IBM and Sanyo Electric have presented initial plans for a micro direct methanol fuel cell system for IBM ThinkPad notebooks. The companies worked together to develop a prototype fuel cell system that could supply up to 8 hours of power per cartridge on current and future ThinkPad models.
Unlike other prototypes that require a modified design to outfit fuel cell batteries, the system was designed to be compatible with most current ThinkPad models without the need to alter the notebook design. The fuel cell system also includes an auxiliary bay IBM's Ultrabay Slim Battery to supplement peak power consumption for business applications. In addition, the auxiliary bay could be used to charge an Ultrabay Slim Battery.
The IBM PC Division's ThinkPad development team has focused on new behavioral usage models for fuel cells in mobile computing, such as docking stations used for office 'hoteling' concepts and the deployment of notebook computers in locations remote from traditional power sources.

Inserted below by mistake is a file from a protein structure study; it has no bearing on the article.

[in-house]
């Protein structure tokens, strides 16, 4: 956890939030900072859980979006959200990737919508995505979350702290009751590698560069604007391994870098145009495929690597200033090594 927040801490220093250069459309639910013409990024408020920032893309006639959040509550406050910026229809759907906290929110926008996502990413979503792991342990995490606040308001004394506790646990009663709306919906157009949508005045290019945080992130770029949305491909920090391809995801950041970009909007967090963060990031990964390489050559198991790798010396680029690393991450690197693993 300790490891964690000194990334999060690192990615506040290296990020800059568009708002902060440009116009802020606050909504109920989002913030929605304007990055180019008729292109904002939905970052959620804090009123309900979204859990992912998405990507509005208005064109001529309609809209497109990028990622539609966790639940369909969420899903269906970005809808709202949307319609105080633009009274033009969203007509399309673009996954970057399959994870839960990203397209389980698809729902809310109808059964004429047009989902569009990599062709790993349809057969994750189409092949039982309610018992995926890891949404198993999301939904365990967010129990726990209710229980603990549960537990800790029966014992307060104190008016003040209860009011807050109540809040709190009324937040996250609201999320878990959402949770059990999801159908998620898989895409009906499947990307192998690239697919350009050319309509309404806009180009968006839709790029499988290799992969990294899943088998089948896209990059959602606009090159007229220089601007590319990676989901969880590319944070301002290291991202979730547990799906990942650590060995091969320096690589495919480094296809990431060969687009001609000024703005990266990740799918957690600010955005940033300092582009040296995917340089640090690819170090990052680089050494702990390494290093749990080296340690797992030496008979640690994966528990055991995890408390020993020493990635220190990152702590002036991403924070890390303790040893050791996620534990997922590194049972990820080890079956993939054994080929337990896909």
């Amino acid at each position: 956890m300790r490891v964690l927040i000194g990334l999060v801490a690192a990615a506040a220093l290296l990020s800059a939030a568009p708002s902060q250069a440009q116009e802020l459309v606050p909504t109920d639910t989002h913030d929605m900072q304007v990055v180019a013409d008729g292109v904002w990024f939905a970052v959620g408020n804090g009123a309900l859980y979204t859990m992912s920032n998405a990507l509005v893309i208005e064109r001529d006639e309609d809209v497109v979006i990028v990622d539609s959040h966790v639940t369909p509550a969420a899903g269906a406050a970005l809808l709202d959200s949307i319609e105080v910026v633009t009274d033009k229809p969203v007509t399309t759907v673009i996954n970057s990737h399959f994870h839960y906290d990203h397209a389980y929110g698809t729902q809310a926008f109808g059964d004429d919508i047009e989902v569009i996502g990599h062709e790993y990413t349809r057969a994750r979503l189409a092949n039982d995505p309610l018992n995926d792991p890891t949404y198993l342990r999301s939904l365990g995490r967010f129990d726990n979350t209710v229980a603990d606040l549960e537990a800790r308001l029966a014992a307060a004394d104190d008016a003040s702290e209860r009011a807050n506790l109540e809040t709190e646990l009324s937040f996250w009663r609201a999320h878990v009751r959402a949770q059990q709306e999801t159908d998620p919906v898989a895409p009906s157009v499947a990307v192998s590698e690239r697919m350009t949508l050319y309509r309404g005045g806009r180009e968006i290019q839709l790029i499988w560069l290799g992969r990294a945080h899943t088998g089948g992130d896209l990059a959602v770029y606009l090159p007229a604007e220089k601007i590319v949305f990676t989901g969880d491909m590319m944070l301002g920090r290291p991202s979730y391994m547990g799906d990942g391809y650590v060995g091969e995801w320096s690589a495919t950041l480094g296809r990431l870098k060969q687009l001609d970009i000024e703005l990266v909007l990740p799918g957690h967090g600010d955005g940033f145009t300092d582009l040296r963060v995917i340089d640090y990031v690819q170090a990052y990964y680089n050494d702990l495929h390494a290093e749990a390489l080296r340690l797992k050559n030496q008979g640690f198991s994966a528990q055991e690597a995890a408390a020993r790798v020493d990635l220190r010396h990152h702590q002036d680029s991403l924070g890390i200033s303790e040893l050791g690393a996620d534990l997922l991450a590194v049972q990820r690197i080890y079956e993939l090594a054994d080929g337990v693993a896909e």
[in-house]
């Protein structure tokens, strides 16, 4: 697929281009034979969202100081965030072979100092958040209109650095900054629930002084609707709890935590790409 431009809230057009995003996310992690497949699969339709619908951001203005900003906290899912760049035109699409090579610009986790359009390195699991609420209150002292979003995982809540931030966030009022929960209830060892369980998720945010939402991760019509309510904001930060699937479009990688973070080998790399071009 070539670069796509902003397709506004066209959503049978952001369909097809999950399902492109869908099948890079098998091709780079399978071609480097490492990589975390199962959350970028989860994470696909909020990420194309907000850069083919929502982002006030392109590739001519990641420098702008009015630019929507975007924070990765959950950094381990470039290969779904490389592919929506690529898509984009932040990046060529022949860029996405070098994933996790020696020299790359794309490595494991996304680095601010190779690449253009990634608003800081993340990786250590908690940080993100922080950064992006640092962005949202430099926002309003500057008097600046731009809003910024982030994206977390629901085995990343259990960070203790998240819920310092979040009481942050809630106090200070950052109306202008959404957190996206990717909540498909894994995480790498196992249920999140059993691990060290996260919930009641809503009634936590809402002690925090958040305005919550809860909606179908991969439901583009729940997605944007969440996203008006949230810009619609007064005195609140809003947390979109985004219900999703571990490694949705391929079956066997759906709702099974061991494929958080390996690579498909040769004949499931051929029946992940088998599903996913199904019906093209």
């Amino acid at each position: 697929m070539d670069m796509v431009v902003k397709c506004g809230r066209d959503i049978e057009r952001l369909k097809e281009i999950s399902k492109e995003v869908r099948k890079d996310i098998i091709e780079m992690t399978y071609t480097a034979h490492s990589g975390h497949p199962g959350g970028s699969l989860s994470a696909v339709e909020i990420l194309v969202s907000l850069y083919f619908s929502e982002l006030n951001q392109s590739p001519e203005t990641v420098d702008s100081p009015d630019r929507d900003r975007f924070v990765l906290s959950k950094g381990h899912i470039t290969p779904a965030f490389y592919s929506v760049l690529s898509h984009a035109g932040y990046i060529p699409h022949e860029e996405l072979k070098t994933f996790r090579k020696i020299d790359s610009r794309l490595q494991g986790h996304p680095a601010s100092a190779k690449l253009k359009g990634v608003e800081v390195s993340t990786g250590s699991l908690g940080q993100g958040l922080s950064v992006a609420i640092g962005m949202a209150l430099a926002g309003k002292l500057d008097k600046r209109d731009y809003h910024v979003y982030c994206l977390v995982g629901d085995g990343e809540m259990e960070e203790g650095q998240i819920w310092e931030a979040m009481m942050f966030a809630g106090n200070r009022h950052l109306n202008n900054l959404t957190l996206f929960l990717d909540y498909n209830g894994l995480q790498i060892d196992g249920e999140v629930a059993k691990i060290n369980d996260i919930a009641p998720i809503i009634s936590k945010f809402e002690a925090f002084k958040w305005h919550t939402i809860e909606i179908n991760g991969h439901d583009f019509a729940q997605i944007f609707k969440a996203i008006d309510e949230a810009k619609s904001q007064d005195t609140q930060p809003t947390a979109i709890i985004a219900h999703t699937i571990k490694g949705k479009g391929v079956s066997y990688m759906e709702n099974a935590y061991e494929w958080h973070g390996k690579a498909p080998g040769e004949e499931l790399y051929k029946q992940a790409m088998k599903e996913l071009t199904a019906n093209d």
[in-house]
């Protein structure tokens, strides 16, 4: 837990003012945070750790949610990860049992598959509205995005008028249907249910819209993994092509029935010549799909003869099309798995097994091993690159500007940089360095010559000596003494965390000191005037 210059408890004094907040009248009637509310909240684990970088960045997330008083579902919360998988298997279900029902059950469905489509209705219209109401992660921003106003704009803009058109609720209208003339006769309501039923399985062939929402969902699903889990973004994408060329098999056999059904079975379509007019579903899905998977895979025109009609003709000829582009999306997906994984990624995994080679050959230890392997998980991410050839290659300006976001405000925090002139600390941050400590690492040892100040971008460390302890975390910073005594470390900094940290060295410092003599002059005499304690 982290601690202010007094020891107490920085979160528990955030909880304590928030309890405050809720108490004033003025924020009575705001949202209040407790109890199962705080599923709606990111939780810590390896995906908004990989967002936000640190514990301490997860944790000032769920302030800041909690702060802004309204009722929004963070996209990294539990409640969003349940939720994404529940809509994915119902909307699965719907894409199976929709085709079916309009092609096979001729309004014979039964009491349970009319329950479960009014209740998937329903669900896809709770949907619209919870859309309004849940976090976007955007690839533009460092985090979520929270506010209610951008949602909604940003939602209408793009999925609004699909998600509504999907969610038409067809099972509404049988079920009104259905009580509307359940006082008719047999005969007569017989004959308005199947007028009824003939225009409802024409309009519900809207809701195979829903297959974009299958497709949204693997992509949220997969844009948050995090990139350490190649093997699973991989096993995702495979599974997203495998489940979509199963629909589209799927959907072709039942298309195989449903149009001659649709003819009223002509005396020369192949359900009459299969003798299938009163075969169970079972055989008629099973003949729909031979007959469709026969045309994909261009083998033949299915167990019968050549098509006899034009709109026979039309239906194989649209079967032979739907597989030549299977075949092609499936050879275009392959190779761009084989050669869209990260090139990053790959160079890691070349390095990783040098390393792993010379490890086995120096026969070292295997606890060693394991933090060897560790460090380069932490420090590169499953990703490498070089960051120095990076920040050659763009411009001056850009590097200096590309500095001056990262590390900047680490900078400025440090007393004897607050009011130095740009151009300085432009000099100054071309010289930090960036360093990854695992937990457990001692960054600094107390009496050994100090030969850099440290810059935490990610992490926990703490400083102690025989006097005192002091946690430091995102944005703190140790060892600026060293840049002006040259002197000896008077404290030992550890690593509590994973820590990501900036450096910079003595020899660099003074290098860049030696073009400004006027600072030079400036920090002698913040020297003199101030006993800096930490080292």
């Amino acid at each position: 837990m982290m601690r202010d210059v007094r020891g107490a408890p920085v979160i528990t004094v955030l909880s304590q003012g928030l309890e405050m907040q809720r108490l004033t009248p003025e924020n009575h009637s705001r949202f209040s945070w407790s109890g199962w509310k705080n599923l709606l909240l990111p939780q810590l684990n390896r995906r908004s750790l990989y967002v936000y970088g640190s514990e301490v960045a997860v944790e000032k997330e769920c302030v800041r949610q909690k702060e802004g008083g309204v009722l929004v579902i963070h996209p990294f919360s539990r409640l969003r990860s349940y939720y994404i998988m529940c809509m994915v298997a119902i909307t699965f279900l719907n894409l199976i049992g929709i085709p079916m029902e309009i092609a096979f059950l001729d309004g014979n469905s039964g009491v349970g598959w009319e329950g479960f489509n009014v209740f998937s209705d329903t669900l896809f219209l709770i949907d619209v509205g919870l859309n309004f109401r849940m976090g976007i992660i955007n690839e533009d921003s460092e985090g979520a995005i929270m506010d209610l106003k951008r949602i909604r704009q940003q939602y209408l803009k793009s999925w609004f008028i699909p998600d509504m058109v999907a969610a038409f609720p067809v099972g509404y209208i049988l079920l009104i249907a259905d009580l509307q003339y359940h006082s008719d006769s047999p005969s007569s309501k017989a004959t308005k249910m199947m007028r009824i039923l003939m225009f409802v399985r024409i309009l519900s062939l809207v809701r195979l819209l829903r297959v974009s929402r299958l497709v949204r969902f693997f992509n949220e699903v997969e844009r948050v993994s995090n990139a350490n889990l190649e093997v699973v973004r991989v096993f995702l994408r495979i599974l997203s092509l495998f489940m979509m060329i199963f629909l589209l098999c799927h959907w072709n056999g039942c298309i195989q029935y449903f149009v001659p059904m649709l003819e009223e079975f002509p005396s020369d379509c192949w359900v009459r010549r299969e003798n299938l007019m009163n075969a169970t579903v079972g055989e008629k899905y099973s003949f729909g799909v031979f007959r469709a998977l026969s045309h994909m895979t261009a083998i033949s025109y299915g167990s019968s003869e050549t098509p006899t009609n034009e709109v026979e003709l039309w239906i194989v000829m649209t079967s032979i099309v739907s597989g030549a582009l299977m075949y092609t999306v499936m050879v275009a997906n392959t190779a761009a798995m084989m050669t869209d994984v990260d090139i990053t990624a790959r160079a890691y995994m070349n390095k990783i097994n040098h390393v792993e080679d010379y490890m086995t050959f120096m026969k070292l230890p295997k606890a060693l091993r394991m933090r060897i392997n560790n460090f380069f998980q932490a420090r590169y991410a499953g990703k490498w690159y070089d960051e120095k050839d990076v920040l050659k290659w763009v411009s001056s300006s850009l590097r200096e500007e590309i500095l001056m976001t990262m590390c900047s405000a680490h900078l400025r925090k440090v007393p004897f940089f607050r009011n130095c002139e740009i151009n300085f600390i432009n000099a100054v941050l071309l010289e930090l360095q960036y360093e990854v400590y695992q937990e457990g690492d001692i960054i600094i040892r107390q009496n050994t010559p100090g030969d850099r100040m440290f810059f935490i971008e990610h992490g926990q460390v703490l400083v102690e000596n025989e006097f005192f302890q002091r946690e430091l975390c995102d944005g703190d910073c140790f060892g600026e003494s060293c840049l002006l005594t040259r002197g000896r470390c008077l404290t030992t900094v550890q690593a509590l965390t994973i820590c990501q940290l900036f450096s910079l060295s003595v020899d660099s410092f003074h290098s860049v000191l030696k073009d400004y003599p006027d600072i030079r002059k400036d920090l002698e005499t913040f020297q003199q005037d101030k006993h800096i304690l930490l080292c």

Mitsuru Homma, Group Executive of Sanyo's Power Solutions Group, says "This is quite a new concept that utilizes both micro fuel cells and rechargeable batteries. This hybrid system could enable the user to efficiently operate IBM's ThinkPad notebooks for a longer time compared to systems with only a fuel cell while also providing the convenience of an AC cordless environment."
The IBM PC Division's research and development of ThinkPad mobile computing technology takes place at the Yamato Laboratory in Kanagawa Prefecture, Japan and at development facilities in Research Triangle Park, North Carolina. After the launch of the new Lenovo Group in the second quarter, 2005, these resources will be joined by Lenovo R&D facilities in Beijing and Shanghai.